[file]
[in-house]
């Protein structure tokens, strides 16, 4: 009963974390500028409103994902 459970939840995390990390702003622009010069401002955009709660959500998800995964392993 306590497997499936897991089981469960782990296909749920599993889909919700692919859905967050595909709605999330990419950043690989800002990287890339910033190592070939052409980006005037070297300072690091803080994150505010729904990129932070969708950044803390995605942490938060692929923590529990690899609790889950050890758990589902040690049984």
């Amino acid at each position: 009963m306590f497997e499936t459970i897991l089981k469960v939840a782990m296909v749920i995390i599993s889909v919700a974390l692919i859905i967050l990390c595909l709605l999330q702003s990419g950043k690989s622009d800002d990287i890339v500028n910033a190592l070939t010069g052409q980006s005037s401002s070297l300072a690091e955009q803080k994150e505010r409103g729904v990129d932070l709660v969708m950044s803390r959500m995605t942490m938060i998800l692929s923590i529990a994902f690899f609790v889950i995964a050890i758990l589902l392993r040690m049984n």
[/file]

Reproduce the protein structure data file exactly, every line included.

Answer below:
[in-house]
């Protein structure tokens, strides 16, 4: 009963974390500028409103994902 459970939840995390990390702003622009010069401002955009709660959500998800995964392993 306590497997499936897991089981469960782990296909749920599993889909919700692919859905967050595909709605999330990419950043690989800002990287890339910033190592070939052409980006005037070297300072690091803080994150505010729904990129932070969708950044803390995605942490938060692929923590529990690899609790889950050890758990589902040690049984």
């Amino acid at each position: 009963m306590f497997e499936t459970i897991l089981k469960v939840a782990m296909v749920i995390i599993s889909v919700a974390l692919i859905i967050l990390c595909l709605l999330q702003s990419g950043k690989s622009d800002d990287i890339v500028n910033a190592l070939t010069g052409q980006s005037s401002s070297l300072a690091e955009q803080k994150e505010r409103g729904v990129d932070l709660v969708m950044s803390r959500m995605t942490m938060i998800l692929s923590i529990a994902f690899f609790v889950i995964a050890i758990l589902l392993r040690m049984n």